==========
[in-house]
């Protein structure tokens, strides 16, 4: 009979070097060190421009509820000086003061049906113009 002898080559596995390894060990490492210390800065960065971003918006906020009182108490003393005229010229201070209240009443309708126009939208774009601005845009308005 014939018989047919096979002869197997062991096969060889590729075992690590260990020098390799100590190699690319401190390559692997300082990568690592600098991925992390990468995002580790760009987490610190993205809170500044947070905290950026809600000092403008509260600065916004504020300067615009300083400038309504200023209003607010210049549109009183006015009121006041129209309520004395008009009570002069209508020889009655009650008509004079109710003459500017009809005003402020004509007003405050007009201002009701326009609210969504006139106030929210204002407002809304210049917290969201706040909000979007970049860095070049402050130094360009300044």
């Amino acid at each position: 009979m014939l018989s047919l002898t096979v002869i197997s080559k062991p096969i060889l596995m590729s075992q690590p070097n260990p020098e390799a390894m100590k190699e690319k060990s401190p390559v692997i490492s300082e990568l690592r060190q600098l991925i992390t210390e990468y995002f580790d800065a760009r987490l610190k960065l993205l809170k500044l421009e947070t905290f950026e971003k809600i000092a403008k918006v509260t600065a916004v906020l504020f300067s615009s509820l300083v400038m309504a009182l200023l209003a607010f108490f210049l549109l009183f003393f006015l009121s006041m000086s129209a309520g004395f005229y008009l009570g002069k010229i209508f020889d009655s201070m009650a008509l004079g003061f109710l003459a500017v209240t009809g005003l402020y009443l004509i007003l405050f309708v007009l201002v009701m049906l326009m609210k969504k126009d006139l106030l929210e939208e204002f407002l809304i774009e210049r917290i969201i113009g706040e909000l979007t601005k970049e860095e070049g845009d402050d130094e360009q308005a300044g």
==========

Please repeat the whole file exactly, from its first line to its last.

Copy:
[in-house]
């Protein structure tokens, strides 16, 4: 009979070097060190421009509820000086003061049906113009 002898080559596995390894060990490492210390800065960065971003918006906020009182108490003393005229010229201070209240009443309708126009939208774009601005845009308005 014939018989047919096979002869197997062991096969060889590729075992690590260990020098390799100590190699690319401190390559692997300082990568690592600098991925992390990468995002580790760009987490610190993205809170500044947070905290950026809600000092403008509260600065916004504020300067615009300083400038309504200023209003607010210049549109009183006015009121006041129209309520004395008009009570002069209508020889009655009650008509004079109710003459500017009809005003402020004509007003405050007009201002009701326009609210969504006139106030929210204002407002809304210049917290969201706040909000979007970049860095070049402050130094360009300044």
């Amino acid at each position: 009979m014939l018989s047919l002898t096979v002869i197997s080559k062991p096969i060889l596995m590729s075992q690590p070097n260990p020098e390799a390894m100590k190699e690319k060990s401190p390559v692997i490492s300082e990568l690592r060190q600098l991925i992390t210390e990468y995002f580790d800065a760009r987490l610190k960065l993205l809170k500044l421009e947070t905290f950026e971003k809600i000092a403008k918006v509260t600065a916004v906020l504020f300067s615009s509820l300083v400038m309504a009182l200023l209003a607010f108490f210049l549109l009183f003393f006015l009121s006041m000086s129209a309520g004395f005229y008009l009570g002069k010229i209508f020889d009655s201070m009650a008509l004079g003061f109710l003459a500017v209240t009809g005003l402020y009443l004509i007003l405050f309708v007009l201002v009701m049906l326009m609210k969504k126009d006139l106030l929210e939208e204002f407002l809304i774009e210049r917290i969201i113009g706040e909000l979007t601005k970049e860095e070049g845009d402050d130094e360009q308005a300044g």